Enhancing the Appeal of AAC Technologies for Young Children: Lessons from the Toy ManufacturersBy Light, Janice C.; Drager, Kathryn D.P.; Nemser, Jessica; Augmentative and Alternative Communication (AAC), Vol. 20, No. 3, pp. 137-149
Publication Date: September 2004
Study compares features of augmentative and alternative communication (AAC) technology with the features of toys that are popular among young children in order to identify potential designs that could improve AAC technology. A total of 43 AAC systems designed for children ages 2 to 5 were reviewed, as were 60 toys designed for young children. The toys and the AAC systems were systematically analyzed in terms of color, materials, shape, size, weight, movement or action, sound or voices, lights, and themes. Results indicated that there are significant differences between the design features of AAC devices and toys. The differences were compared and contrasted, while implications were found for potential design modifications for AAC technologies. For example, some AAC devices give the user the ability to record different synthesized voices such as DECTalk voices Perfect Paul, Beautiful Betty, or Kit the Kid. None of the systems, however, allow for the recording of the voices of popular children’s characters found in the toy industry. Implications for further research are discussed.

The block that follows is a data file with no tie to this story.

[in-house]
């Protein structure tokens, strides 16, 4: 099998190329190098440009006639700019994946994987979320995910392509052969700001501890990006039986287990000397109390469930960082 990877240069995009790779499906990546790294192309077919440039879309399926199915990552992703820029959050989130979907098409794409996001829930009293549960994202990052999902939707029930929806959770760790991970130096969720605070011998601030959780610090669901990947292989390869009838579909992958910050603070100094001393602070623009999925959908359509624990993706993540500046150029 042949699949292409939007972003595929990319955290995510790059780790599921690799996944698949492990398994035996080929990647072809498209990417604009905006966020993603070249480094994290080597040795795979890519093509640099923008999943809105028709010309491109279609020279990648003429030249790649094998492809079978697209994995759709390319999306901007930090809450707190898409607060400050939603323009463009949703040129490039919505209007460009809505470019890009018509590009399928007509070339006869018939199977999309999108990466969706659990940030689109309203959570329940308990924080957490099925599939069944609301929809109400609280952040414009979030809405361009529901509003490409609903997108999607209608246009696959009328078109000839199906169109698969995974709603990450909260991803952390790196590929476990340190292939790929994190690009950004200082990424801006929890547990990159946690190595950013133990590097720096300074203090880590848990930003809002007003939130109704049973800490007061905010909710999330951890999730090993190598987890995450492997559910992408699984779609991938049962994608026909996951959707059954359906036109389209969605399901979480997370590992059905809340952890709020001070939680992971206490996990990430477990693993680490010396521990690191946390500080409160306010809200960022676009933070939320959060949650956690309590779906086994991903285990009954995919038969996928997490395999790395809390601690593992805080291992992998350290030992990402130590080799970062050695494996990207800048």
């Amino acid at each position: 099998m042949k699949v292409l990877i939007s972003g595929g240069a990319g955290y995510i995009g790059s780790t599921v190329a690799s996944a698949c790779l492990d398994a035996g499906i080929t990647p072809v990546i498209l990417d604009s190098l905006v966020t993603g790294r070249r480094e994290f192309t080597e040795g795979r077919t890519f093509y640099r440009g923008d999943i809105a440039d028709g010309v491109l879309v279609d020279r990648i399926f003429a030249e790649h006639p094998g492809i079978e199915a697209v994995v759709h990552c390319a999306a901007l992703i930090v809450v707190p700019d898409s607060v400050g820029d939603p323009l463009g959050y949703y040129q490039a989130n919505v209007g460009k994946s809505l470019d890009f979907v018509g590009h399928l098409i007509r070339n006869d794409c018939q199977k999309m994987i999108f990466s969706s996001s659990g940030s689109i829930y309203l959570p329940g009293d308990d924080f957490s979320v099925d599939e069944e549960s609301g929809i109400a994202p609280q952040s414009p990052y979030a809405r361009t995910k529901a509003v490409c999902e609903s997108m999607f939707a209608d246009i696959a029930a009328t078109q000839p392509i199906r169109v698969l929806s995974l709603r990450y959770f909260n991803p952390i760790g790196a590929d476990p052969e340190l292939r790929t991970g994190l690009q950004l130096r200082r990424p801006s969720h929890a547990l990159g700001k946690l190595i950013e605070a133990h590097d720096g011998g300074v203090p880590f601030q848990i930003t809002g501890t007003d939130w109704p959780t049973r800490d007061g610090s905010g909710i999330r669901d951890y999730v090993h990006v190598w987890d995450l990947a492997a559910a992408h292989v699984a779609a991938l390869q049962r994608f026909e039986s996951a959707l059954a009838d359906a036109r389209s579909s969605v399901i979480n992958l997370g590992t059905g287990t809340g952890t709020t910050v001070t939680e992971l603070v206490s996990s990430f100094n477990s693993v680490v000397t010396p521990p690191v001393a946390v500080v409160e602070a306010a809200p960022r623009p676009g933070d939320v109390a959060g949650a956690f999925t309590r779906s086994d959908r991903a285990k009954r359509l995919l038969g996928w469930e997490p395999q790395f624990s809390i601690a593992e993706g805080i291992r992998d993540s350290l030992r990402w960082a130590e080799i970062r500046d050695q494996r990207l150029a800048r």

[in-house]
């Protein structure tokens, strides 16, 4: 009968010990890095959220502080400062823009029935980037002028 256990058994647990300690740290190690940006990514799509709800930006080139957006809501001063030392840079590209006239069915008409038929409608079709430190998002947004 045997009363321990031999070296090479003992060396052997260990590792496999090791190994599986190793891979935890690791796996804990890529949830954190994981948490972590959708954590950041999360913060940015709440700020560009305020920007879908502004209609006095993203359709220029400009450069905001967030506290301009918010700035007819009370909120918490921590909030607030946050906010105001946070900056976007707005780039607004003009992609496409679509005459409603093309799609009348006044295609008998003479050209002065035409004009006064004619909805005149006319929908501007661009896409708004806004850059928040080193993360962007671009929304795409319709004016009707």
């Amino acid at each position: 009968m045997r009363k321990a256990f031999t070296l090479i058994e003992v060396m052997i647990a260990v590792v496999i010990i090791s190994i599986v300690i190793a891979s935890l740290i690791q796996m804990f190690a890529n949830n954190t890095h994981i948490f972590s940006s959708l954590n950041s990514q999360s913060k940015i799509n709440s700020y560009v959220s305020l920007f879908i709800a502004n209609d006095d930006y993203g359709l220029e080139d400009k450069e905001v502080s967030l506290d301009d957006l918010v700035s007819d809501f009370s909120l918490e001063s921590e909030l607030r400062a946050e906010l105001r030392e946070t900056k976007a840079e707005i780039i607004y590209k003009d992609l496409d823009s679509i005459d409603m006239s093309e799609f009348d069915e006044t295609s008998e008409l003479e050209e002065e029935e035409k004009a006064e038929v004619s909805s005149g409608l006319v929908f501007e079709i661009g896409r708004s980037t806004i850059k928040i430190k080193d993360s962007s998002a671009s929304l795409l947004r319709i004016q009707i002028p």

Assistive Products Discussed: DECTALK ACCESS 32
Published by: International Society for Augmentative and Alternative Communication (ISAAC) (Website:http://www.isaac-online.org)
This publication is included in the library of the National Rehabilitation Information Center (NARIC), accession number J46867